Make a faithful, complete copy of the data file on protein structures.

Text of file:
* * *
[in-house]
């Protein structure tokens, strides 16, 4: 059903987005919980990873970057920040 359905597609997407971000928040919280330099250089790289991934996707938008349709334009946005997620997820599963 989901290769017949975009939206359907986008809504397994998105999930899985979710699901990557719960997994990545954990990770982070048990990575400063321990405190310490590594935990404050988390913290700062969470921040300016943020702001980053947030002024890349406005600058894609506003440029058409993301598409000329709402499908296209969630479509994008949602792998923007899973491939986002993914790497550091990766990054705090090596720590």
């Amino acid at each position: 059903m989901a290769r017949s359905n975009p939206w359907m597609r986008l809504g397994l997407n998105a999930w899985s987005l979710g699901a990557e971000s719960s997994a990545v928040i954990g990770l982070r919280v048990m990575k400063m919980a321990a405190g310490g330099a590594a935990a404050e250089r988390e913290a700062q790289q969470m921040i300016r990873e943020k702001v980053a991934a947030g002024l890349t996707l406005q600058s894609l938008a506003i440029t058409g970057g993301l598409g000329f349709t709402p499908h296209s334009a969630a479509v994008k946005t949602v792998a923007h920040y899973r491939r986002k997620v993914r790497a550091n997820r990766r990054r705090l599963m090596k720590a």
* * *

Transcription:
[in-house]
């Protein structure tokens, strides 16, 4: 059903987005919980990873970057920040 359905597609997407971000928040919280330099250089790289991934996707938008349709334009946005997620997820599963 989901290769017949975009939206359907986008809504397994998105999930899985979710699901990557719960997994990545954990990770982070048990990575400063321990405190310490590594935990404050988390913290700062969470921040300016943020702001980053947030002024890349406005600058894609506003440029058409993301598409000329709402499908296209969630479509994008949602792998923007899973491939986002993914790497550091990766990054705090090596720590």
């Amino acid at each position: 059903m989901a290769r017949s359905n975009p939206w359907m597609r986008l809504g397994l997407n998105a999930w899985s987005l979710g699901a990557e971000s719960s997994a990545v928040i954990g990770l982070r919280v048990m990575k400063m919980a321990a405190g310490g330099a590594a935990a404050e250089r988390e913290a700062q790289q969470m921040i300016r990873e943020k702001v980053a991934a947030g002024l890349t996707l406005q600058s894609l938008a506003i440029t058409g970057g993301l598409g000329f349709t709402p499908h296209s334009a969630a479509v994008k946005t949602v792998a923007h920040y899973r491939r986002k997620v993914r790497a550091n997820r990766r990054r705090l599963m090596k720590a």